Consumer advocates are quick to note that regional incumbent monopolies–which have a long history of taking taxpayer subsidies in exchange for unfinished networks–already exploit their wealth and political influence to dominate most government grant programs.

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Regional monopolies already play an outsized role in determining broadband mapping and defining key terms like “broadband” and “underserved.” But they also use their deep budgets to file costly and pointless bureaucratic challenges against grant applicants looking to drive much-needed competition into monopoly-controlled markets.

Data routinely indicates that municipal broadband delivers faster, cheaper, and better broadband access. Any additional restrictions placed on municipalities further undermines the quest for affordable access.

Various state and local rules–including onerous state restrictions on community broadband–may prevent some municipalities from even receiving LOCs. Additional restrictions placed on which banks can issue LOCs also elbows out lower-rated banks, Community Development Finance Institutions (CDFIs), and philanthropic organizations, the coalition said.

Letter of Credit

“Even if these banks can be persuaded to issue $10.6B in LOCs, the capital needed to collateralize them means billions of dollars are sitting idle and not being used to buy equipment, lay fiber, and train the next generation of broadband engineers,” the signatories wrote. “We do not believe this is what the NTIA had in mind when it adopted the LOC requirement.”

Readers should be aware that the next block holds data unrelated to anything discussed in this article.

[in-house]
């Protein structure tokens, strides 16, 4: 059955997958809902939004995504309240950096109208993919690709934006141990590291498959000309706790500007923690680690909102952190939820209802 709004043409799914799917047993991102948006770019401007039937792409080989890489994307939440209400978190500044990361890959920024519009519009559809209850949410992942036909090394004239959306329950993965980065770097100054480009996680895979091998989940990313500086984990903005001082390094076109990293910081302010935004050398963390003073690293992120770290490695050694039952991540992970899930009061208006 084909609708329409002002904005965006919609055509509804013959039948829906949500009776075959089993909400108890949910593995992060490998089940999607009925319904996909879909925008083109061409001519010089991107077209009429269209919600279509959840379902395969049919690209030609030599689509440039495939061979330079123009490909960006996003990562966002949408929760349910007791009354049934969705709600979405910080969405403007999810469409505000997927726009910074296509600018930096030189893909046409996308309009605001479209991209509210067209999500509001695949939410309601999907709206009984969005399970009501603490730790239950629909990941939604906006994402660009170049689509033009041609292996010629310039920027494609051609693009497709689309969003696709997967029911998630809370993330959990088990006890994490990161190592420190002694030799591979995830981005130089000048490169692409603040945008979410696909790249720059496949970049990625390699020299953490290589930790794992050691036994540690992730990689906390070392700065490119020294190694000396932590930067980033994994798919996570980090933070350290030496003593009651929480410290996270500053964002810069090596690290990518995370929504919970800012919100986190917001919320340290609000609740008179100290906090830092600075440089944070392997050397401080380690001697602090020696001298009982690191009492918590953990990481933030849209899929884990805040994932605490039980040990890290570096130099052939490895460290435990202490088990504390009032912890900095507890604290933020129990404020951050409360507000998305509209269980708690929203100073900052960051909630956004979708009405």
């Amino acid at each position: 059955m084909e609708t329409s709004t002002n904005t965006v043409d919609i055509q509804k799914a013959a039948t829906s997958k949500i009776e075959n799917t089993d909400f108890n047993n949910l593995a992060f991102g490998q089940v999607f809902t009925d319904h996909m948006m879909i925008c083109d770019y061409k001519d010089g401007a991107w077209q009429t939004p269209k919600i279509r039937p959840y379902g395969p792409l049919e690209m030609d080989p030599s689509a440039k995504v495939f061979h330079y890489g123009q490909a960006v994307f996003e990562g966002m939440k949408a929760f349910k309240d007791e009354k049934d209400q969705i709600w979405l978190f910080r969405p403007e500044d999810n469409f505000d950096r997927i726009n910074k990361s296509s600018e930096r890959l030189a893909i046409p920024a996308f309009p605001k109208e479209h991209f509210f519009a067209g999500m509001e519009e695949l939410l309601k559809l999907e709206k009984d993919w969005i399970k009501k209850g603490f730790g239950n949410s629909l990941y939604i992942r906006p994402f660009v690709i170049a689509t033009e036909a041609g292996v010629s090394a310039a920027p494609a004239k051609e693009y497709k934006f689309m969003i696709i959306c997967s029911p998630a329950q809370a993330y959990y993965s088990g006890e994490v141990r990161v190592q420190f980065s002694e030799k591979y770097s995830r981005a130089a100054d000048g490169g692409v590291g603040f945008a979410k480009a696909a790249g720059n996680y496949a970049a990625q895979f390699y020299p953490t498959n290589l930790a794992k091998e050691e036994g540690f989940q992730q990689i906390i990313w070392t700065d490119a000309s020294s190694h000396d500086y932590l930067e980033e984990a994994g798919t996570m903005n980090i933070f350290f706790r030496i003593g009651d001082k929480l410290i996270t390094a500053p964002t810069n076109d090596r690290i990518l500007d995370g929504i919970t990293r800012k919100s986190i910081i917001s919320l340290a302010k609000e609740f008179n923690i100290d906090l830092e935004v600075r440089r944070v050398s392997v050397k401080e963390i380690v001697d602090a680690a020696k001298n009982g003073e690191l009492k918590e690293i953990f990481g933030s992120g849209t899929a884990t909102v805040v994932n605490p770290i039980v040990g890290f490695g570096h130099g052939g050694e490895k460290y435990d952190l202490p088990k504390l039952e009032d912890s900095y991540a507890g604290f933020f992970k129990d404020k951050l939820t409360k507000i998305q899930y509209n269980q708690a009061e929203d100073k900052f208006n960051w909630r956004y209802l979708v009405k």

Among the critics of the NTIA’s LOC requirements is Gigi Sohn, whose nomination to the FCC was undermined by a vicious smear campaign orchestrated by telecom and media giants. Sohn has since gone on to serve as Executive Director of the American Association for Public Broadband (AAPB), and issued a statement urging the NTIA to change course.

“As things stand, BEAD is engineered to shut out the providers most willing and able to build for America’s least connected communities,” Sohn said. “These are local ISPs, minority and women-owned operators, nonprofits, and municipalities that know these communities and can connect them — but for a lack of capital. So we’re calling for Secretary Raimondo and Assistant Secretary Davidson to make a fix that will make the program more competitive and live up to its promise to connect the millions of American families still living without the broadband they need.”

NTIA Insisted There Was No Better Path Forward

At an online event last June, BEAD Program Director Evan Feinman responded to concerns about the LOC requirements by noting they were an imperfect solution intended to minimize deployment failure rates.

"Every project that's undertaken will expend some funds prior to failing and then have to start back at square one with a new provider if it turns out that a provider doesn't have the wherewithal to undertake a project,” Feinman said. “We had to err on one side or the other, there was no way to hit it right on the nose.”